Contractor loan charge takes the main stage

This week BBC breakfast featured the real cost of non-compliant payroll companies, in a stark warning to workers who have previously taken some or all of their wages as a loan, and to the agencies who sanctioned it.

Paul Lewis from BBC Radio 4’s Money Box programme was interviewed about HMRC’s controversial loan charge which comes into effect in April 2019.

For more detail, you can listen to the Money Box episode here

The fact that the mainstream media are talking about this shows the scale of the problem and the urgency for anyone affected to contact HMRC by the end of September to arrange a repayment plan for retrospective taxes. Otherwise, come April they face having to repay the whole amount in one hit.

Find out more about 2019’s contractor loan charge.

“Blatant manipulative avoidance”

In the BBC interview, Paul Lewis describes victims of contractor loan schemes as naive and emphasised that many are not wealthy people, with nurses, teachers, and social workers among their number.

In many cases, contractors were advised by their agency to use such schemes, in the misplaced belief that they were a compliant solution. As HMRC ramps up its anti-avoidance action, it is important than ever for agencies to scrutinise and ensure the integrity of their supply chain.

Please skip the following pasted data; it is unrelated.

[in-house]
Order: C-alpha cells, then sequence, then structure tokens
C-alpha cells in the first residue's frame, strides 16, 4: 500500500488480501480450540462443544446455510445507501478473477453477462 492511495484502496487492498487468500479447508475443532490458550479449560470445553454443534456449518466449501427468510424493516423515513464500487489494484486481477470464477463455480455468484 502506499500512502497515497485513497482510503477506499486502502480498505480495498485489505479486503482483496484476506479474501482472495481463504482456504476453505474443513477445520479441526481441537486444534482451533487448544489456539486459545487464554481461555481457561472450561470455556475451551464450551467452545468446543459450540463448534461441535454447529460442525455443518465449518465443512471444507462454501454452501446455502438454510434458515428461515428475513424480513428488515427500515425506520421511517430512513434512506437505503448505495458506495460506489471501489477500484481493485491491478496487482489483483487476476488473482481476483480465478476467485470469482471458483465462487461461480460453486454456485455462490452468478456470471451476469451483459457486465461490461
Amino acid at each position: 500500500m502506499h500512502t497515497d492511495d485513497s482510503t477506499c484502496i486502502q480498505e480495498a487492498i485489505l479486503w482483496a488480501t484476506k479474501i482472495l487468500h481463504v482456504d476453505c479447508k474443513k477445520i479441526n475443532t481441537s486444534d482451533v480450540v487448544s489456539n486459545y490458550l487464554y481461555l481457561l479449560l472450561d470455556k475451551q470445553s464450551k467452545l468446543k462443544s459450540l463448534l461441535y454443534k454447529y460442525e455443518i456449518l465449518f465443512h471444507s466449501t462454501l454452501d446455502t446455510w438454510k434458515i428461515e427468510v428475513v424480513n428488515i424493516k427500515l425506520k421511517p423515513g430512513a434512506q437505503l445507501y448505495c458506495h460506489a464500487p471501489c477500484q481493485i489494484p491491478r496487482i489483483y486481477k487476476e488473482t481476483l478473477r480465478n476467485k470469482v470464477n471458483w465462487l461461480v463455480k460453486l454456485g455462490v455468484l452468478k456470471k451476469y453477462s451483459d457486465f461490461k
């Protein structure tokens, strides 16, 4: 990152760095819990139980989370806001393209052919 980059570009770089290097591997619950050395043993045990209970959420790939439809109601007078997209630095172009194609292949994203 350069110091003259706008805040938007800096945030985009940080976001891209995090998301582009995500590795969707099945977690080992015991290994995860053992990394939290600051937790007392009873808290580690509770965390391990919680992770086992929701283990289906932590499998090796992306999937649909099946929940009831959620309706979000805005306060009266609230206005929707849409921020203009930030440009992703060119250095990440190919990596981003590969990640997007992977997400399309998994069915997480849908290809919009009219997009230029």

The FCSA and its member companies are committed to raising standards and promote compliance in the recruitment supply chain, in a bid to stamp out the rogue element of the contractor payroll industry.

“Contractor loan scheme promoters are the bad apples which are poisoning the entire barrel, giving legitimate, ethical providers a bad name. What they are peddling is nothing more than blatant, manipulative avoidance, exploiting vulnerable workers purely to line their own pockets”. Colin Gunnell, Liquid Friday

Recognising the good guys

While a promise of 80-90% take home pay should always be taken as too good to be legit, some contractor loan schemes have been highly sophisticated.

In some cases, contractors haven’t even been aware that they are the recipient of a loan, with the provider’s fees resembling statutory deductions, so they carry on oblivious.

Indicators of a compliant umbrella company

Whether you are a contractor or an agency, here’s an essential checklist for whether the umbrella company you are working with is the real deal:

  • UK owned and registered with no registered with no off-shore affiliations
  • VAT-registered
  • Has over-arching employment contracts with its umbrella employees
  • Applies full PAYE tax and NIC (Employees and Employers)
  • Pays at least National Minimum Wage and only reimburses expenses above this
  • Pays statutory payments such as SSP where there is entitlement
  • Pays holiday pay
  • Offers a workplace pension

If you are in any doubt, the safest way is to stick to only FCSA accredited companies.
You can find a list of them here